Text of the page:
Ingredients To Avoid

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This entry is part 3 of 5 in the series Snow Dog Appropriate Diet

If you see any of the following items listed in the ingredients of the food that you are reviewing, then this a tell-tale sign that this is a lesser quality food.

Stay away from foods that contain these ingredients:

Protein Sources

  • If protein is not the first ingredient on the list, it is tell-tale sign that that a filler (most likely corn) is the primary ingredient in this food.
  • Generically labeled Meat Meal – Most likely a combination of random meat cuttings. You have no way of knowing what kind of animal protein your dog is eating. A good food will use specific types of meat and will tell you what they are.
  • Specific or Generic Meat By-product or Meat By-Product Meal– tells you that the meat used as the protein source is sub-standard nutritionally and quite often contains meat from 4 D (dead, dying, diseased, disable animals.

Binders

  • Corn.
  • Gluten.
  • Wheat Gluten.

Products used to bind the kibble together. (adds no nutrition and aids in facilitating Zinc Malabsorption and Zinc Deficiency in Snow Dogs).

Carbohydrate Sources

  • Brewers Rice.
  • Cereal Foods.
  • Soy Flour.
  • Grain Fermentation and Maltodextrins – suspended solids from grain fermentation like Malt.

Cheap sources of simple carbohydrates often used as fillers in dog food. They offer no nutritional value and are used to fill out or fluff up the dog kibble.

Fruits and Vegetables

Any fruit or vegetable pomace is made from peelings and leftover pulp and does not have the same nutritional value as using whole fruits and vegetables.

Rather than using whole fruits and vegetables, they use cheaper sources like fruit and vegetable peelings to make it look like their food contains more natural nutrition than it actually does.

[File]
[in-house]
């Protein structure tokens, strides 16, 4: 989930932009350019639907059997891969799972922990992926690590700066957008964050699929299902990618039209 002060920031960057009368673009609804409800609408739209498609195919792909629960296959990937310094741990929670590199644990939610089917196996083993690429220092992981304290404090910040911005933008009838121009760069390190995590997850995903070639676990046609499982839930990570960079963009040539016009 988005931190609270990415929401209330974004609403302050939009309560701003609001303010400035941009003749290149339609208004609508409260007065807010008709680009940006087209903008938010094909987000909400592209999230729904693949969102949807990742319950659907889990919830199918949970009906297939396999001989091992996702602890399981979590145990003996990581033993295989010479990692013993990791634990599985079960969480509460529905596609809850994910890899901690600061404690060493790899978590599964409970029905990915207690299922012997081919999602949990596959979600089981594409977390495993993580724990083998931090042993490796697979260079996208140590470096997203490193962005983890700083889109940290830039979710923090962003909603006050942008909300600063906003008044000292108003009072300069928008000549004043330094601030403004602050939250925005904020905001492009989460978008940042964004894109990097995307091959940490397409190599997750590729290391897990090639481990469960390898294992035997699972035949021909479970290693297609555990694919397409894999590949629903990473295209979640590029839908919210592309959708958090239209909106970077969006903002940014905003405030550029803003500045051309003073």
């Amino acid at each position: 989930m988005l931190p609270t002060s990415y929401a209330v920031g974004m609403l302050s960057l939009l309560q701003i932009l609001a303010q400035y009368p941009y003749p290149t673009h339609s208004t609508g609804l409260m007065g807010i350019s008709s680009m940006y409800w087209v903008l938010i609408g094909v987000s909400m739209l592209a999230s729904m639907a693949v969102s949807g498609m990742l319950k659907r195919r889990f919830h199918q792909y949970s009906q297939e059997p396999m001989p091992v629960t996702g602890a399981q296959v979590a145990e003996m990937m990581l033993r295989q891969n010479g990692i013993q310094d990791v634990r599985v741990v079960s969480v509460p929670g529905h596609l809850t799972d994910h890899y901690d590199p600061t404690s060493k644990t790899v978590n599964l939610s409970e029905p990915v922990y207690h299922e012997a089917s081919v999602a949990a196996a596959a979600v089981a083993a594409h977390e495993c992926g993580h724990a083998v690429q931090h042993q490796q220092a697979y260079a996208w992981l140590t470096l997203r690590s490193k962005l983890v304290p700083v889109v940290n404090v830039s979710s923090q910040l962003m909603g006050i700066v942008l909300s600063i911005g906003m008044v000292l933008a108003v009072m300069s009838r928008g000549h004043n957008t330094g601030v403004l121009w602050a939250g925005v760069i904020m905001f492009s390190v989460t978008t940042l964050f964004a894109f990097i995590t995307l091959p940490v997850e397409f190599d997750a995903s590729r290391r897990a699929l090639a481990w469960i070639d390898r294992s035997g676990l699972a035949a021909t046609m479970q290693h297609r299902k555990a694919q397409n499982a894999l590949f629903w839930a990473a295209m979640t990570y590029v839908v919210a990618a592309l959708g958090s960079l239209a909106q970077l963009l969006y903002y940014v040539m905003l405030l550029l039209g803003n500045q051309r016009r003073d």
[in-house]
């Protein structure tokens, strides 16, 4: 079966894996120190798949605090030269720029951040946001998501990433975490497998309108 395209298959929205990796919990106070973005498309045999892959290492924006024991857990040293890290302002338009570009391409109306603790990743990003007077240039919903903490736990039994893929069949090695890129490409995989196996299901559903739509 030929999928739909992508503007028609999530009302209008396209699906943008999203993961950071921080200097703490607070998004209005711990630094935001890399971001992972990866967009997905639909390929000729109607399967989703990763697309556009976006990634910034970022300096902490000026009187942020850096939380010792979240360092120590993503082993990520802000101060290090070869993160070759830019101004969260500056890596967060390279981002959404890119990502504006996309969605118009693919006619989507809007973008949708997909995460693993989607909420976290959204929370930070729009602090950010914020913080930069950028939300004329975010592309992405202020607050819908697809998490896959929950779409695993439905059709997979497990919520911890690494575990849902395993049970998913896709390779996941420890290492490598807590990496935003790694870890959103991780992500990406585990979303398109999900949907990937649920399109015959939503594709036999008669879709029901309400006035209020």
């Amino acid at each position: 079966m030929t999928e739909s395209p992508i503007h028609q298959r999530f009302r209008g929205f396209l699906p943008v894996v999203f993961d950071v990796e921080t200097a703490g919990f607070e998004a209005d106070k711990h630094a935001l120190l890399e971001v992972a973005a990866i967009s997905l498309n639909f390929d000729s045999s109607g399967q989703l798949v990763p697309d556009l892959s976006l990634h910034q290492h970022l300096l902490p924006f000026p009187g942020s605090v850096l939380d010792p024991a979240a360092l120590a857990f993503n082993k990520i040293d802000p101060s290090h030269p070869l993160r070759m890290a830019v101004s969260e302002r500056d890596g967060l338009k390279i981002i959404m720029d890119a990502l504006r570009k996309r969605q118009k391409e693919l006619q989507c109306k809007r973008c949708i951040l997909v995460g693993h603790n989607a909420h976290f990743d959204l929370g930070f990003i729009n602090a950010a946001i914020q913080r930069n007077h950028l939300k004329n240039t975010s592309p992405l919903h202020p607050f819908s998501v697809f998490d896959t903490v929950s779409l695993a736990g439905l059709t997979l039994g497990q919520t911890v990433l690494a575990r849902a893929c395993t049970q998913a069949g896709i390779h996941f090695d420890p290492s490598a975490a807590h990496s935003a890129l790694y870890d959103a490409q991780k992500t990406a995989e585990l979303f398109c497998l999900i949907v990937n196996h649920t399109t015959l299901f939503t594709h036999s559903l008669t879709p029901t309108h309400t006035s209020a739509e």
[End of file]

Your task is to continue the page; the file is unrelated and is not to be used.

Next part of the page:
Fibre Sources

  • Unspecified Cellulose.
  • Corn Cellulose.
  • Corn Bran.
  • Oat Hulls.
  • Peanut Hulls.
  • Rice Hulls.
  • Wheat Hulls.
  • Soybean Hulls.

Fibre from cheap source fibrous plant materials to add bulk and consistency to food.

Fats and Oils

  • Undesignated Animal Fat.
  • Lard, Tallow.
  • Undesignated Vegetable oil.
  • Canola oil.
  • Mineral Oil.

This is the source of the fat that is used in the making of this food. Using a mixture of cheap fats results in a listing of Generic fat or oil. You have no way of knowing the source of the fat used in the food.

Preservatives and Colouring Agents

  • Common chemical preservatives include: BHA, BHT, Ethoxyquin, Propyl Gallate.
  • Common artificial colouring agents used in foods are: Blue 2, Red 40, Titanium Dioxide, Yellow 5 and 6.

Cheap foods are chemically preserved instead of naturally preserved. These cheap foods also use artificial colouring agents.

Sweeteners and Salt

Common sweeteners that used in cheap food are:

  • Cane Molasses.
  • Corn Syrup.
  • Fructose.
  • Sorbital.
  • Sugar.

Dogs have no need to have sugars, sweeteners, and salt added to their food.

Vitamins, Minerals and Supplements

  • Commonly used Vitamins: Di-Alpha Tocopherol Acetate or synthetic Vitamin E , Menadione Sodium Bisulphate or Synthetic K.
  • Commonly used Supplements: Zinc oxide (cheap source of zinc not well used by the body, Bone Sulphate (used to balance calcium and phosphorous in the food), yeast cultures and yeast fermentation solubles ( used as a cheap source of Vitamin B)

Cheap foods often use cheap sources of vitamins and minerals and supplements in their food to help give the impression that their food is healthful. Unfortunately, the sources for these additives makes them useless to the body.

Flavour Enhancers

  • Animal digest.
  • Generic digest.
  • Generic designations of Flavour (chemical in nature).
  • Glandular meal (a cooked source of flavourings obtained from livers and other glands of unspecified animals and sprayed onto the food).

A host of cheap low grade sources used to make the food more palatable.

Meat Meal, Meat By-Product, and Meat Meal By-Product